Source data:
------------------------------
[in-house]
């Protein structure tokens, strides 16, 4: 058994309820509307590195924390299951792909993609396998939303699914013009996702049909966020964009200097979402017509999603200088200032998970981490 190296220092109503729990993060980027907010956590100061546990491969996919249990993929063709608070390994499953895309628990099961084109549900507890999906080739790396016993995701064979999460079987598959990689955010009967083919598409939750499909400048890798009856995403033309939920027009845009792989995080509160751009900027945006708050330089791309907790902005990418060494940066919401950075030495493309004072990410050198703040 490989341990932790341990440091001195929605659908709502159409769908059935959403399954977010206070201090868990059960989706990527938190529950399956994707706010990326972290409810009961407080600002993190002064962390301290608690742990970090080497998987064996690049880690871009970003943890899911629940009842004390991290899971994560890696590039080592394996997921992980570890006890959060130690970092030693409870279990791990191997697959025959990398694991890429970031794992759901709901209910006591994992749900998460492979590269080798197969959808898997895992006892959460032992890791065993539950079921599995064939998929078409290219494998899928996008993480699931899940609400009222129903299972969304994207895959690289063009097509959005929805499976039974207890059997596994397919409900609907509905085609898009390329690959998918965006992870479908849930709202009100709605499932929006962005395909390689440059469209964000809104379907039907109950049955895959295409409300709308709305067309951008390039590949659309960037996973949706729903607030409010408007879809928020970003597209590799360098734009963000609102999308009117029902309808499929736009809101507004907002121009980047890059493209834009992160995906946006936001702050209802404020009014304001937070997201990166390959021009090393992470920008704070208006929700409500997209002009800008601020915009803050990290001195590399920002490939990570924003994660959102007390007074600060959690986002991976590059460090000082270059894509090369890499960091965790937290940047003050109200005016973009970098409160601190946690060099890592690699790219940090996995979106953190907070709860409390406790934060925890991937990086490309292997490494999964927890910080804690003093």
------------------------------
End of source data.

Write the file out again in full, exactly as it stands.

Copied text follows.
[in-house]
């Protein structure tokens, strides 16, 4: 058994309820509307590195924390299951792909993609396998939303699914013009996702049909966020964009200097979402017509999603200088200032998970981490 190296220092109503729990993060980027907010956590100061546990491969996919249990993929063709608070390994499953895309628990099961084109549900507890999906080739790396016993995701064979999460079987598959990689955010009967083919598409939750499909400048890798009856995403033309939920027009845009792989995080509160751009900027945006708050330089791309907790902005990418060494940066919401950075030495493309004072990410050198703040 490989341990932790341990440091001195929605659908709502159409769908059935959403399954977010206070201090868990059960989706990527938190529950399956994707706010990326972290409810009961407080600002993190002064962390301290608690742990970090080497998987064996690049880690871009970003943890899911629940009842004390991290899971994560890696590039080592394996997921992980570890006890959060130690970092030693409870279990791990191997697959025959990398694991890429970031794992759901709901209910006591994992749900998460492979590269080798197969959808898997895992006892959460032992890791065993539950079921599995064939998929078409290219494998899928996008993480699931899940609400009222129903299972969304994207895959690289063009097509959005929805499976039974207890059997596994397919409900609907509905085609898009390329690959998918965006992870479908849930709202009100709605499932929006962005395909390689440059469209964000809104379907039907109950049955895959295409409300709308709305067309951008390039590949659309960037996973949706729903607030409010408007879809928020970003597209590799360098734009963000609102999308009117029902309808499929736009809101507004907002121009980047890059493209834009992160995906946006936001702050209802404020009014304001937070997201990166390959021009090393992470920008704070208006929700409500997209002009800008601020915009803050990290001195590399920002490939990570924003994660959102007390007074600060959690986002991976590059460090000082270059894509090369890499960091965790937290940047003050109200005016973009970098409160601190946690060099890592690699790219940090996995979106953190907070709860409390406790934060925890991937990086490309292997490494999964927890910080804690003093």